The Upper and Lower Basin states take about 10 million acre-feet of water from the river every year. Each state is allocated a different amount of water they can use annually based on need and water rights.

The water conservation target of 2 million to 4 million acre-feet of water is significant, Sen. Mark Kelly (D-Ariz.) said in an interview this past weekend. His state will likely end up in Tier 2 of the tiers under the Colorado Drought Contingency Plan after Reclamation makes its decision this week, he said.

Congress enacted the plan submitted by the states in 2019; shrinking water levels trigger more austere measures. Under Tier 2, farmers and other agricultural sectors would experience more cuts in water consumption. At Tier 3, more communities and cities will start to face water rationing.

Arizona has less seniority compared to other states in the basin. Those states with senior water rights have a higher priority date and are at the head of the line for water. Arizona uses about 2.8 million acre-feet of water annually.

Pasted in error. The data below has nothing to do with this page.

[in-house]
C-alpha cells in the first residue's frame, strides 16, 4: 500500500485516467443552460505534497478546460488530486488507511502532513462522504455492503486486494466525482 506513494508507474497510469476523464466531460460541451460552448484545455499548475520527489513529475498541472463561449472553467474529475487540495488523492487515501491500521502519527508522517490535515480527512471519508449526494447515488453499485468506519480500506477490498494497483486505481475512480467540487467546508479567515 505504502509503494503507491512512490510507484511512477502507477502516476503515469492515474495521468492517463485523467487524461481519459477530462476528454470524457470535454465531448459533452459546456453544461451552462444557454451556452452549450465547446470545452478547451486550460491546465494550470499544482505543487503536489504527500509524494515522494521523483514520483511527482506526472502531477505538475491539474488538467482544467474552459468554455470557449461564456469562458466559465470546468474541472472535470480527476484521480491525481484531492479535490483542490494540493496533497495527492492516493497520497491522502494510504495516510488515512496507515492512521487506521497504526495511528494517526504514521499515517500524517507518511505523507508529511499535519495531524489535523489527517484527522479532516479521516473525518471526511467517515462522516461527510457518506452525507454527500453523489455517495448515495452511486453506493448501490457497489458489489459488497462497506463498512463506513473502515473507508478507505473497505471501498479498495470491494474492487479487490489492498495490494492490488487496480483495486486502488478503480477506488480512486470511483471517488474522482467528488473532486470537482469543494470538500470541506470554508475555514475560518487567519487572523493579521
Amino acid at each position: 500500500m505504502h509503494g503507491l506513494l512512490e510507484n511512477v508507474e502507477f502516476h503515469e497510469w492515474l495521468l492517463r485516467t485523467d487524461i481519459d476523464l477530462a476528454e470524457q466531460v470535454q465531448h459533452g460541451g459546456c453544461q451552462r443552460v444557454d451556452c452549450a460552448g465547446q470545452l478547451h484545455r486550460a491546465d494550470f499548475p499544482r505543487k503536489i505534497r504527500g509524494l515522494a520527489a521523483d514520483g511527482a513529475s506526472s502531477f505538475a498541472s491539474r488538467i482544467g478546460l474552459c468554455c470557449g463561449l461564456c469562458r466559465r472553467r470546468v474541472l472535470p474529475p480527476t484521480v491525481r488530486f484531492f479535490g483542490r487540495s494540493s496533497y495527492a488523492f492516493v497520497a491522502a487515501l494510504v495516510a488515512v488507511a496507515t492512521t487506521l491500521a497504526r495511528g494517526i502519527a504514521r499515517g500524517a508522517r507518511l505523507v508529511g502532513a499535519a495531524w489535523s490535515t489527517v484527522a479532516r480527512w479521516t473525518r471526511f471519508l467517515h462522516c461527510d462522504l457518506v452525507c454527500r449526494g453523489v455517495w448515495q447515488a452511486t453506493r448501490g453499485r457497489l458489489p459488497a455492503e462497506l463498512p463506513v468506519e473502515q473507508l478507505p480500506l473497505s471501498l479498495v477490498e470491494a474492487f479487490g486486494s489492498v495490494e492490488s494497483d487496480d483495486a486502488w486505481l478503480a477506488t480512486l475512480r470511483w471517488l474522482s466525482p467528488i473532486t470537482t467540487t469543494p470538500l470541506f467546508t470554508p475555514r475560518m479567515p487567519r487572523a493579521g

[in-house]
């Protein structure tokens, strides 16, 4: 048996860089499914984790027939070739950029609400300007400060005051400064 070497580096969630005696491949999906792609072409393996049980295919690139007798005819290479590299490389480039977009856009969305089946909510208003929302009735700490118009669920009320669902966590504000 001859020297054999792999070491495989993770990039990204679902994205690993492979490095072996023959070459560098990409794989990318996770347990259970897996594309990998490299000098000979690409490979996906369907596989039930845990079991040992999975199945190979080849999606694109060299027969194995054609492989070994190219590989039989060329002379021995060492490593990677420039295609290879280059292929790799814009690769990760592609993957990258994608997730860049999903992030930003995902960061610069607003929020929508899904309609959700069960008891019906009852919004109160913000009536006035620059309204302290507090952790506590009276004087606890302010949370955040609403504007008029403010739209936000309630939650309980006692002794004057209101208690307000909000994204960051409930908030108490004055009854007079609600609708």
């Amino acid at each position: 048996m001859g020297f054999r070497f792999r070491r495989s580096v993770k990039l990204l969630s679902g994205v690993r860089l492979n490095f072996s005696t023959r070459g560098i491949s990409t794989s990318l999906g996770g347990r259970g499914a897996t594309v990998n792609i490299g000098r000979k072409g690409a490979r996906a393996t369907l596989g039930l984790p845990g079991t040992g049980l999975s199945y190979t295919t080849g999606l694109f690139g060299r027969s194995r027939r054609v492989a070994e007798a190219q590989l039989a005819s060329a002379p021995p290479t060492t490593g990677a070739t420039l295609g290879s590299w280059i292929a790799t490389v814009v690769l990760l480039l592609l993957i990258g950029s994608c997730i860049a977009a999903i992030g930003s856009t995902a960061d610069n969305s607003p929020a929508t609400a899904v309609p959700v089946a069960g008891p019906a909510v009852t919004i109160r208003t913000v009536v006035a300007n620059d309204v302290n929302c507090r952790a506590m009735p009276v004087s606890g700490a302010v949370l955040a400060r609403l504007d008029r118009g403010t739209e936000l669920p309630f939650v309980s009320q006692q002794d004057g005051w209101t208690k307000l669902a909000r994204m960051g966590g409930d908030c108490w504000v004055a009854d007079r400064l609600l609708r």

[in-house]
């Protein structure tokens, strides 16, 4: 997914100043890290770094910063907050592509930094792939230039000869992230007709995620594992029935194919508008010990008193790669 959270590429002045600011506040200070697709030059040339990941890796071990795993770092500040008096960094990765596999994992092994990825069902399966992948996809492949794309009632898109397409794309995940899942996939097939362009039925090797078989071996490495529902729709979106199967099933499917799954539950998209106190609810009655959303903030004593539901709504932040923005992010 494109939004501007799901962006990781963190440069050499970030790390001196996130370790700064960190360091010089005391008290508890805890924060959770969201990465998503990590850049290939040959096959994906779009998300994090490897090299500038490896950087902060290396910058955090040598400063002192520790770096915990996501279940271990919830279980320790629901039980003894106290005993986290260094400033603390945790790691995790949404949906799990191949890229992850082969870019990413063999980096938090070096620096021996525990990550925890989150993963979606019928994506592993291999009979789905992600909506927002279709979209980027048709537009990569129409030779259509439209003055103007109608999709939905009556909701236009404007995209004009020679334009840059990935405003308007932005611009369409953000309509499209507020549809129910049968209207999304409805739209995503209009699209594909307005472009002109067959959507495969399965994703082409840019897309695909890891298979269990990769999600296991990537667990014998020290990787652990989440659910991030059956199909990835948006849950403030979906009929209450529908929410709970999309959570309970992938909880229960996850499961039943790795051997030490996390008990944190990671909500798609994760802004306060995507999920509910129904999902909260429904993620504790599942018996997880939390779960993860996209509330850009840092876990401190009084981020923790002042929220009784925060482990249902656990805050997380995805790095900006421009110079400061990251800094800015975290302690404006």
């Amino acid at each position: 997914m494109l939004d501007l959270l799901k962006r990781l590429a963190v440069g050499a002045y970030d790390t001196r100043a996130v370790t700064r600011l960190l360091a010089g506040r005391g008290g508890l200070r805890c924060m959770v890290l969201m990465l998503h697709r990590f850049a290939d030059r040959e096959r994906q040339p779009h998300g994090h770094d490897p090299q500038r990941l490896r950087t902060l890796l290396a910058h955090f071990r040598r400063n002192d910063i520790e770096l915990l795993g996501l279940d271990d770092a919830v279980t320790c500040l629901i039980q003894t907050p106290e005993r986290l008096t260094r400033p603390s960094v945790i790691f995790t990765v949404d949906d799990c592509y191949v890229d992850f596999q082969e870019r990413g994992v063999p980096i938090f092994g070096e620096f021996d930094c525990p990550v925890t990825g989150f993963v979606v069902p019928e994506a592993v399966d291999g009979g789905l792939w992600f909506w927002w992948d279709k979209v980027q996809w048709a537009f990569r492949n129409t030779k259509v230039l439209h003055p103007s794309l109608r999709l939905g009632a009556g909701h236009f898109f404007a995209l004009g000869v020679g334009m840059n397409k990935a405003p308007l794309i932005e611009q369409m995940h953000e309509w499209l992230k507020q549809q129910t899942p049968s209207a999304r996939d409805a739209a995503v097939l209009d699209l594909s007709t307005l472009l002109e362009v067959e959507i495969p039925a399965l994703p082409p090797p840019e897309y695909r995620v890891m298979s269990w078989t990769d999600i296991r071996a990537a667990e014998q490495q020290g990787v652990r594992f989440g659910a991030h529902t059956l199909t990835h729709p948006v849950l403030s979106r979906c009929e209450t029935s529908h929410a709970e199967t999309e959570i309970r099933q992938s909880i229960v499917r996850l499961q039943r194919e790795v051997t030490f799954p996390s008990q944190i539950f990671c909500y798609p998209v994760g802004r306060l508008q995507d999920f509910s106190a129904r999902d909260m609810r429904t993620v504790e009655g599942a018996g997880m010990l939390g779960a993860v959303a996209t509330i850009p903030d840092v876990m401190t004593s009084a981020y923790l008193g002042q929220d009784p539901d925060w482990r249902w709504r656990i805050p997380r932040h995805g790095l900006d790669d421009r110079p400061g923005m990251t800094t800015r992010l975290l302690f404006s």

“This has got to be an entire basin approach; it can’t just be on Arizona,” Kelly said. “This has got to be a collaborative effort between the states, and the federal government has a role.”

Kelly on Tuesday asked Interior Secretary Deb Haaland to outline the department’s “options and legal authorities” for intervening to prevent “drastic consequences” for the basin states after they failed to reach consensus by Reclamation’s deadline.

“Such options should recognize and account for the early and consistent contributions that Arizona has made and will continue to make to preserve water levels in Lake Mead and Lake Powell,” Kelly wrote in the letter.

To contact the reporter on this story: Kellie Lunney in Washington at klunney@bloombergindustry.com

To contact the editors responsible for this story: Sarah Babbage at sbabbage@bgov.com; Andrew Small at asmall@bgov.com